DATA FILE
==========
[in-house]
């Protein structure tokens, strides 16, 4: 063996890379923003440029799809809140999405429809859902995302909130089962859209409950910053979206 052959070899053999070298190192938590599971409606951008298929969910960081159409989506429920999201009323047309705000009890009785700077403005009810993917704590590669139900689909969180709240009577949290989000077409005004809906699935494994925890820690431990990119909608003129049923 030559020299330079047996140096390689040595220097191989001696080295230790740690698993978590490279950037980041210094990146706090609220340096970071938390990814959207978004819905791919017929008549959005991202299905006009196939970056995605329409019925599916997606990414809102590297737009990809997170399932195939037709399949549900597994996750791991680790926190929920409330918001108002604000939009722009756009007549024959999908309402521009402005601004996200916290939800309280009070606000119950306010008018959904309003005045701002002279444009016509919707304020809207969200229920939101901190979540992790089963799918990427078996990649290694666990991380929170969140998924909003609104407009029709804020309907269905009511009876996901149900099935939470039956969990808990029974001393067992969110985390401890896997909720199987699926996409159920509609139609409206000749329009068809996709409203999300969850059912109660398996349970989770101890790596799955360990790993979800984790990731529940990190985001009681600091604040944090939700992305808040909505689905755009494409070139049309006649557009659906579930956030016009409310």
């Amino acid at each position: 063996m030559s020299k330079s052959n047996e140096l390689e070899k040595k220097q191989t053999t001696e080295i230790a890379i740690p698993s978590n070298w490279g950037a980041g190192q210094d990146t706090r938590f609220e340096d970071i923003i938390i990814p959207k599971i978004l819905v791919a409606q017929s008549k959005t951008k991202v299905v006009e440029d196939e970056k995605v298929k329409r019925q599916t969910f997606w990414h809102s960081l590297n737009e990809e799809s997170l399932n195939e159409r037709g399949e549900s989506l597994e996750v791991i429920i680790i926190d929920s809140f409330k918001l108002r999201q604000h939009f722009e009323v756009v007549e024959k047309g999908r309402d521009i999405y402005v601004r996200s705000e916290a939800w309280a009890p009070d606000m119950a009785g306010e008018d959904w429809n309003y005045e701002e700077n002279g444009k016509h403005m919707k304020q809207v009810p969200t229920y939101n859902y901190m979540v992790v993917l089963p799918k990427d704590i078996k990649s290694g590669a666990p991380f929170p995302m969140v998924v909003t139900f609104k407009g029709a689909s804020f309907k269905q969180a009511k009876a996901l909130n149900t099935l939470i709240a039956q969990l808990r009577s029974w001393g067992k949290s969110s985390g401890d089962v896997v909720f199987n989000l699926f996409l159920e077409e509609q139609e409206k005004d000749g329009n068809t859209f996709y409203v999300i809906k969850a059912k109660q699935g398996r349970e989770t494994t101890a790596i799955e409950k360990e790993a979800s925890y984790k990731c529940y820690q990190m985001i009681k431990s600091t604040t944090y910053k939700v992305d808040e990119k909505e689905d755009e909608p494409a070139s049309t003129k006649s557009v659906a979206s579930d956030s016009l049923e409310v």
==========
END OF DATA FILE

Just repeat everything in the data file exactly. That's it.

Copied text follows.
[in-house]
């Protein structure tokens, strides 16, 4: 063996890379923003440029799809809140999405429809859902995302909130089962859209409950910053979206 052959070899053999070298190192938590599971409606951008298929969910960081159409989506429920999201009323047309705000009890009785700077403005009810993917704590590669139900689909969180709240009577949290989000077409005004809906699935494994925890820690431990990119909608003129049923 030559020299330079047996140096390689040595220097191989001696080295230790740690698993978590490279950037980041210094990146706090609220340096970071938390990814959207978004819905791919017929008549959005991202299905006009196939970056995605329409019925599916997606990414809102590297737009990809997170399932195939037709399949549900597994996750791991680790926190929920409330918001108002604000939009722009756009007549024959999908309402521009402005601004996200916290939800309280009070606000119950306010008018959904309003005045701002002279444009016509919707304020809207969200229920939101901190979540992790089963799918990427078996990649290694666990991380929170969140998924909003609104407009029709804020309907269905009511009876996901149900099935939470039956969990808990029974001393067992969110985390401890896997909720199987699926996409159920509609139609409206000749329009068809996709409203999300969850059912109660398996349970989770101890790596799955360990790993979800984790990731529940990190985001009681600091604040944090939700992305808040909505689905755009494409070139049309006649557009659906579930956030016009409310």
């Amino acid at each position: 063996m030559s020299k330079s052959n047996e140096l390689e070899k040595k220097q191989t053999t001696e080295i230790a890379i740690p698993s978590n070298w490279g950037a980041g190192q210094d990146t706090r938590f609220e340096d970071i923003i938390i990814p959207k599971i978004l819905v791919a409606q017929s008549k959005t951008k991202v299905v006009e440029d196939e970056k995605v298929k329409r019925q599916t969910f997606w990414h809102s960081l590297n737009e990809e799809s997170l399932n195939e159409r037709g399949e549900s989506l597994e996750v791991i429920i680790i926190d929920s809140f409330k918001l108002r999201q604000h939009f722009e009323v756009v007549e024959k047309g999908r309402d521009i999405y402005v601004r996200s705000e916290a939800w309280a009890p009070d606000m119950a009785g306010e008018d959904w429809n309003y005045e701002e700077n002279g444009k016509h403005m919707k304020q809207v009810p969200t229920y939101n859902y901190m979540v992790v993917l089963p799918k990427d704590i078996k990649s290694g590669a666990p991380f929170p995302m969140v998924v909003t139900f609104k407009g029709a689909s804020f309907k269905q969180a009511k009876a996901l909130n149900t099935l939470i709240a039956q969990l808990r009577s029974w001393g067992k949290s969110s985390g401890d089962v896997v909720f199987n989000l699926f996409l159920e077409e509609q139609e409206k005004d000749g329009n068809t859209f996709y409203v999300i809906k969850a059912k109660q699935g398996r349970e989770t494994t101890a790596i799955e409950k360990e790993a979800s925890y984790k990731c529940y820690q990190m985001i009681k431990s600091t604040t944090y910053k939700v992305d808040e990119k909505e689905d755009e909608p494409a070139s049309t003129k006649s557009v659906a979206s579930d956030s016009l049923e409310v």